Zager v. Dimilia

CourtNew York Villiage Court
Citation524 N.Y.S.2d 968,138 Misc.2d 448
Decision Date04 January 1988
PartiesJonathan ZAGER, Plaintiff, v. Jonathan DIMILIA, Defendant.

Page 968

524 N.Y.S.2d 968
138 Misc.2d 448
Jonathan ZAGER, Plaintiff,
v.
Jonathan DIMILIA, Defendant.
Village Court of Pleasantville.
Jan. 4, 1988.

Herbert Rosedale of Parker Chapin Flattau & Klimpl, New York City, for plaintiff.

Jonathan Dimilia, pro se.

Page 969

JOHN M. NONNA, Acting Village Justice.

This is the continuing saga of McDuff and Tucker, two members of the species "canis familiaris," popularly known as "man's best friend," who had an altercation on the streets of Pleasantville in January, 1986. The Village Court previously found that defendant was liable to plaintiff for his failure to keep McDuff confined and that McDuff had broken his tether. Defendant's failure to maintain McDuff on a leash constituted a violation of Pleasantville Municipal Code § 54.25 and related provisions regulating control of animals. While affirming the Village Court's finding of liability, the Appellate Term mandated that there be a new trial to determine the appropriate damages. The Appellate Term disagreed with the Village Court's initial finding that Tucker's fair market value, considering his age and mixed breeding was $10.00. The appellate court concluded that, "where there is no known market value, actual value to the owner or 'intrinsic' value is the criteria." Zager v. Dimilia, (App. Term, decided July 17, 1987), Slip Opinion at 2.

Upon the retrial of the damages issue, plaintiff advances several theories to support his claim for $400. First, plaintiff contends that the cost of treatment constitutes Tucker's "intrinsic value." Secondly, as evidence of intrinsic value, plaintiff testified to the cost of adoption ($25.00), cost of sterilization ($25.00), and time expended training Tucker as a puppy. In addition, plaintiff asserts that Tucker's "intrinsic" value includes "his traits to Plaintiff and members of the household; Tucker's use in protecting the household and its various members and the value of the emotional bond between dog and members of plaintiff's family." Plaintiff's Memorandum on Damages, p. 4. Plaintiff expressly disavows any claim for emotional distress as a result of the injuries suffered by Tucker. Finally, for the first time, plaintiff interposes a claim for punitive damages.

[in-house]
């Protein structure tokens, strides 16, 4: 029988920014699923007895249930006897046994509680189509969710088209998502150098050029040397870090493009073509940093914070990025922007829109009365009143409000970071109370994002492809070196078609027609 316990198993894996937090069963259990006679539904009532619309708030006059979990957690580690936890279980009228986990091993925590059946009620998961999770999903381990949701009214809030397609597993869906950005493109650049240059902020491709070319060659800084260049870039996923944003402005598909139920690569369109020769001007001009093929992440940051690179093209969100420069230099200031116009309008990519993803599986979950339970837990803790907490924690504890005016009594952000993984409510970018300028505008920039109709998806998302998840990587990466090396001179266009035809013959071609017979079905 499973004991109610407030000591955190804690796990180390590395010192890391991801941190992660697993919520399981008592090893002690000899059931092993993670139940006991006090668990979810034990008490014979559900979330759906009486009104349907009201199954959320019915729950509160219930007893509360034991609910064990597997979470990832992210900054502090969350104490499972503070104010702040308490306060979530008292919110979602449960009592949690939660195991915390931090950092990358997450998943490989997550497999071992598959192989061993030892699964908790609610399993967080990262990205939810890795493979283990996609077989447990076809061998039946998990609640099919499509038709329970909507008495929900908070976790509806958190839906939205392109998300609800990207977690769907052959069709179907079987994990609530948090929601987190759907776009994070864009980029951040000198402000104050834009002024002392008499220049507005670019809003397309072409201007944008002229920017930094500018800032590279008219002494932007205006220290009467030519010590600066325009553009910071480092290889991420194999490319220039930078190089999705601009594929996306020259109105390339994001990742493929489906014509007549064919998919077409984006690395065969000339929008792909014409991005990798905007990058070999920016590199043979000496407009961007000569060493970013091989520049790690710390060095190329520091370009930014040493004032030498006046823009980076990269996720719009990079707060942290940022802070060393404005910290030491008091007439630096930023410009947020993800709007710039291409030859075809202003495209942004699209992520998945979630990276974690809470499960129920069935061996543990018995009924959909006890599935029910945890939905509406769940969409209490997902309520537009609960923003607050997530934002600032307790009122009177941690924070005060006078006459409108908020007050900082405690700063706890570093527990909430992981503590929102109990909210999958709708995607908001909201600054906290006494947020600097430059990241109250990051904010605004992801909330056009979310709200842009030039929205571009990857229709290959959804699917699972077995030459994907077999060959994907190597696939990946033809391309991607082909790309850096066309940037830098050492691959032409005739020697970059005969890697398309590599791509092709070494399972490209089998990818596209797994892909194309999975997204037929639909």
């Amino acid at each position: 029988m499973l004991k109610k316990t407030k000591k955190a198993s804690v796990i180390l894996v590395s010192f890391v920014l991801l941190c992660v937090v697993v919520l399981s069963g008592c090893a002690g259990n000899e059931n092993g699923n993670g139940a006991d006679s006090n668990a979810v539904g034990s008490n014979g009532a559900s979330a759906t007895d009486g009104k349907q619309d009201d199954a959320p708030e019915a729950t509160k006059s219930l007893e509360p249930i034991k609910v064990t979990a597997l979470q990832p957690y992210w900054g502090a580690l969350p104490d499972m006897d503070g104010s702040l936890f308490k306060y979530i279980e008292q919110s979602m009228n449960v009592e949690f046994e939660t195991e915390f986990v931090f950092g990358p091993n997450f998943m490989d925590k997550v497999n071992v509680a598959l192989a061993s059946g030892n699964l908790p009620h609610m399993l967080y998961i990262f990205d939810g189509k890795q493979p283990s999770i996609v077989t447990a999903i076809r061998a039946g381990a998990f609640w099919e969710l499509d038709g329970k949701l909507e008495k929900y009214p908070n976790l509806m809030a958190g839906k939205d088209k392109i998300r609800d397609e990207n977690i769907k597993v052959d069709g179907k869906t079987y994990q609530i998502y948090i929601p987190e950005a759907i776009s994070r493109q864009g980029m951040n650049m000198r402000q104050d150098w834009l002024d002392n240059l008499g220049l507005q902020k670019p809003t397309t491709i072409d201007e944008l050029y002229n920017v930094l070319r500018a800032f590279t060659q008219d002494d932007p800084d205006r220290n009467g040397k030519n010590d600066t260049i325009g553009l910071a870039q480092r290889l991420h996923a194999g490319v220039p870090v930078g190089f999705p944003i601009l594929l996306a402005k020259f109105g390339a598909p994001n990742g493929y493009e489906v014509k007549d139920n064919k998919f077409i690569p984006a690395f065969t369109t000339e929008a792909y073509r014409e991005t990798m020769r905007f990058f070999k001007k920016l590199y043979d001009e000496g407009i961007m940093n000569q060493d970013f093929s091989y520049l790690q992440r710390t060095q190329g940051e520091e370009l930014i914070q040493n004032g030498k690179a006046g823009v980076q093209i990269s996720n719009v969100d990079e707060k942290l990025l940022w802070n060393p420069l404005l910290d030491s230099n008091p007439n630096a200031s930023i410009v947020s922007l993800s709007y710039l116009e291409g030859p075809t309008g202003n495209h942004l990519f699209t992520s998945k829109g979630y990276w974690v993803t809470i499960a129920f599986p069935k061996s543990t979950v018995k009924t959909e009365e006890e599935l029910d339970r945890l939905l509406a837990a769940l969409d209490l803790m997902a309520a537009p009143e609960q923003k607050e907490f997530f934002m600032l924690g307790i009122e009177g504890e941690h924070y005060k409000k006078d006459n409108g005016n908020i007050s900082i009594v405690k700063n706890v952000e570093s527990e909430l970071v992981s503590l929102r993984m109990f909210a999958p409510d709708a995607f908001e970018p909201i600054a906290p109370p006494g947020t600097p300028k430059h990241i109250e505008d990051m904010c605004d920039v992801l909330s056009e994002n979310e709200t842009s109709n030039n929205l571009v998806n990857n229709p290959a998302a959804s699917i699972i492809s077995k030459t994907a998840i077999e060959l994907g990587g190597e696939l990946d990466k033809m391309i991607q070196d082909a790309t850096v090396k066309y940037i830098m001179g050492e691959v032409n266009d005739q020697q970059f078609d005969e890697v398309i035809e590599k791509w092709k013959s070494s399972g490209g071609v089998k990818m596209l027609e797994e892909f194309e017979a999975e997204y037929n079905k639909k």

The following testimony was elicited from plaintiff with respect to the question of Tucker's "intrinsic value" in addition to the cost of adoption and neutering. Plaintiff claims that he spent over one hundred hours training Tucker as a puppy. He trained Tucker to sit up, fetch and roll over. Unfortunately, due to his advanced age, Tucker can no longer perform these feats. Tucker also suffers from impaired hearing and arthritis. Plaintiff and his wife also testified that Tucker was a companion for their children and retained some value as a watchdog in that Tucker still possessed his bark (if not his bite).

This testimony does not help to establish a monetary amount for the "intrinsic" value of Tucker. On the one hand, the cost of neutering and adoption seems too low a reflection of its intrinsic value. Conversely, Tucker's relationship to plaintiff and members of his family does have value separate and distinct from sentiment, an element which the law precludes from consideration in ascertaining damages. Smith v. Palace Transportation Co., 142 Misc. 93, 253 N.Y.S. 87 (Mun.Ct.1931); Stettner v. Graubard, 82 Misc.2d 132, 368 N.Y.S.2d 132 (Town Ct.1975). However, it is impossible to reduce to monetary terms the bond between man and dog, a relationship which has been more eloquently memorialized in literature and depicted on the motion picture screen.